Yayoi Kusama, Kusama with Dots Obsession, 2012 Installation View: Kusama's solo exhibition "YAYOI KUSAMA ETERNITY OF ETERNAL ETERNITY” at Matsumoto City Museum of Art, Nagano, Japan © Yayoi Kusama, courtesy Ota Fine Arts, Tokyo/Singapore, Victoria Miro Gallery, London, David Zwirner, New York

Yayoi Kusama

In Infinity

11.6 2016 – 11.9 2016


Yayoi Kusama’s (born 1929) remarkable artistic practice has fascinated the public for over six decades. Like few other artists she moves resolutely between painting and sculpture, between art and design, and between East and West. Moderna Museet and ArkDes are now featuring Kusama in a retrospective exhibition covering her oeuvre from early nature studies to installations that suspend time and space.

In 1957, Yayoi Kusama left Japan for New York. Here, at the heart of the vibrant 1960s art scene, she created many of her most important works.  She later staged anti-Vietnam war protests, marches surrounded by hippie followers, political performances and orgies where she painted the naked bodies of the participants with dots. As a non-Western woman in the excluding, male-dominated art world of the time, Kusama was a rare bird, but she soon gained fame and recognition.

Kusama’s unique imagery spring from the recurring hallucinations that have haunted her since childhood. In her hallucinations the world appeared as covered by dots and repetitive shapes, like an infinite starry sky. Art, for Kusama became a method of giving form to these inner landscapes. In an effort to put words to her experiences, Kusama talks about the concept of self-obliteration – the idea of becoming one with the surroundings, dissolving the boundaries of the Self, and disappearing into an all-embracing emptiness. To share her experiences, Kusama creates works of art that invite visitors to lose themselves in the infinite nets, mirror rooms and thousands of polka dots with which she covers the world.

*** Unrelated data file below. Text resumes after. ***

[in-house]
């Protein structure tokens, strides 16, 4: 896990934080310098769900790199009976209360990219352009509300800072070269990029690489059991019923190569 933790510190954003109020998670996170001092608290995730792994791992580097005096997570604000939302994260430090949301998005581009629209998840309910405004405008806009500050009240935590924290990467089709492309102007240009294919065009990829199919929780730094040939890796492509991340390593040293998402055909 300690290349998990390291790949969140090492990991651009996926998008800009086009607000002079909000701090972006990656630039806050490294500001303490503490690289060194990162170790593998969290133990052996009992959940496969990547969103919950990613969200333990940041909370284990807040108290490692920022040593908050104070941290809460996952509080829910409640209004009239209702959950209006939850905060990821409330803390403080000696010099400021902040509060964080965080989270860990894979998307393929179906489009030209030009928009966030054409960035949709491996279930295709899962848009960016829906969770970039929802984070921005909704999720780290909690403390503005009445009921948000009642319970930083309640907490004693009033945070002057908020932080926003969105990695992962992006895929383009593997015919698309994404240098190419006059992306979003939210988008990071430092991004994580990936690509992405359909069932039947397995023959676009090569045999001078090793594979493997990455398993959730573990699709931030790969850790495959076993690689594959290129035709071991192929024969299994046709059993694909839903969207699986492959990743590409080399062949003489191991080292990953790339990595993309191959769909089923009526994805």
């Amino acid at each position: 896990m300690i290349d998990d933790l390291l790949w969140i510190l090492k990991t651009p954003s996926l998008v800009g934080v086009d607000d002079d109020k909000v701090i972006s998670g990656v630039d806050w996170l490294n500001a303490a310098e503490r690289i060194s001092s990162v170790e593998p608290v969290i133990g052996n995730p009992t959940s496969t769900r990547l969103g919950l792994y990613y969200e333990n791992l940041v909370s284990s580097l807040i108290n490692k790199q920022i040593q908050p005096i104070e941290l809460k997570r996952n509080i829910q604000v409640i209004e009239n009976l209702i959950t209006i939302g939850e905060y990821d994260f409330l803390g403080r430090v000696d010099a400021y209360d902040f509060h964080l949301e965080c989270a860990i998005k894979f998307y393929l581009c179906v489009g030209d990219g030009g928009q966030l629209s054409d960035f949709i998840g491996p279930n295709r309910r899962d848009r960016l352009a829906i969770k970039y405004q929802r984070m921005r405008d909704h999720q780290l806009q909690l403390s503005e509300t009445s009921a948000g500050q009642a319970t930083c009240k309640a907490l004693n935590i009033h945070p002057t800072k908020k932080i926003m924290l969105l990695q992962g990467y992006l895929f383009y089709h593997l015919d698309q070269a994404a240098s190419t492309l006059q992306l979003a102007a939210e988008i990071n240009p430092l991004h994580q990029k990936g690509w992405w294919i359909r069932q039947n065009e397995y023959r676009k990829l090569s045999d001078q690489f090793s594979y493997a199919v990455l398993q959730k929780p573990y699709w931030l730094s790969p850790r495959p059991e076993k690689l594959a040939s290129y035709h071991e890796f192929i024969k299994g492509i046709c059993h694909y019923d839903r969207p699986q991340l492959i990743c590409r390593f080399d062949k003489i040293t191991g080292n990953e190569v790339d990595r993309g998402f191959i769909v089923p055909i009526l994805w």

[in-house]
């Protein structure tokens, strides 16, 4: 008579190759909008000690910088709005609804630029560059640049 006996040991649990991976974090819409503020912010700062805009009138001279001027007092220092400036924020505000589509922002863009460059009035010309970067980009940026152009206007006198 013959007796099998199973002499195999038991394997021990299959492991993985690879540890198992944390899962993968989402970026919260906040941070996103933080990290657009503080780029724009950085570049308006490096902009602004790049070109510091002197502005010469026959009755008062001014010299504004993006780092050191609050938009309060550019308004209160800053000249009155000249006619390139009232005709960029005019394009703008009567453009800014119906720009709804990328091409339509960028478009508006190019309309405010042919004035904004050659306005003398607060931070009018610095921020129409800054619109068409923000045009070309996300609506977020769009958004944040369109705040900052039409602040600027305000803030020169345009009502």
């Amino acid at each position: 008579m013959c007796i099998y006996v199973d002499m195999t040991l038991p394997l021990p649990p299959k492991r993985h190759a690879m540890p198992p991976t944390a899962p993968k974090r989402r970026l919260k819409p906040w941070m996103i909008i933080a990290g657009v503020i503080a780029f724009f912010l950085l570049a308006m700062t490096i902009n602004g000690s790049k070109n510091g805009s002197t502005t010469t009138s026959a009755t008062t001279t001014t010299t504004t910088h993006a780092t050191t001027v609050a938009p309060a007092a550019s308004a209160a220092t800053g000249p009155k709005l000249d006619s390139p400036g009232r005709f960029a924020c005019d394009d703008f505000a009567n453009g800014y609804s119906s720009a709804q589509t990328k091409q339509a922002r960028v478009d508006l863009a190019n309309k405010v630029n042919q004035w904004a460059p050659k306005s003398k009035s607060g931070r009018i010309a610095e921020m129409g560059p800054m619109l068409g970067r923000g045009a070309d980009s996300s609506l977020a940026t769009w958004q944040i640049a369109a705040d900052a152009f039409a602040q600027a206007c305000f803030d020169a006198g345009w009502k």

In the late 1970s, Kusama left New York. Some years later she resumed her artistic practice in Tokyo, making monumental paintings and sculptures. Yayoi Kusama still works in her studio every day and now, she is one of the world’s most beloved artists.

Yayoi Kusama – In Infinity is the first major retrospective presentation of Kusama’s oeuvre in Scandinavia, spanning her entire artistic career from the early 1950s until today. The exhibition features a rich selection of paintings, drawings and sculptures, including spatial installations and performance-related material, paying particular attention to works from the late 1980s, after Kusama’s return to Japan. It is also the first comprehensive exhibition featuring Kusama’s interest in fashion and design. On view are works never shown previously, as well as a series of paintings made especially for Yayoi Kusama – In Infinity.


The exhibition In Infinity displays works by Yayoi Kusama from 1948 to the present. The artwork Suit (1962) from Moderna Museet’s collection has been conserved and has travelled on loan with the exhibition’s whole tour throughout Denmark, Norway, Sweden and will travel to Finland. Displayed together with Kusama’s private archival material are also exciting discoveries from Moderna Museet’s own archive.

Read the full article on the conservation work: Archival material, impasto painting, pasta, and textiles

Curator: Jo Widoff
Assistant curator: Olga Krzeszowiec Malmsten

The exhibition is on the 4th floor


Yayoi Kusama, Suit, ca 1962 © Yayoi Kusama. Photo: Albin Dahlström/Moderna Museet. Moderna Museet Collection.
Kusama with Pumpkin
Yayoi Kusama, Kusama with Pumpkin, 2010 © Yayoi Kusama
Installation View: Aichi Triennale 2010. Courtesy Ota Fine Arts, Tokyo/ Singapore; Victoria Miro Gallery, London; David Zwirner, New York; and KUSAMA Enterprise
Kusama with Macaroni Girl. Dressing Table and Infinity Net Painting, ca. 1964 © Yayoi Kusama
Courtesy of Ota Fine Arts, Tokyo/Singapore, Victoria Miro Gallery, London, David Zwirner, New York
Yayoi Kusama, BLUE POLKA DOTS, 2010 © Yayoi Kusama. Courtesy of Ota Fine Arts, Tokyo/Singapore, Victoria Miro Gallery, London, David Zwirner, New York

More about this exhibition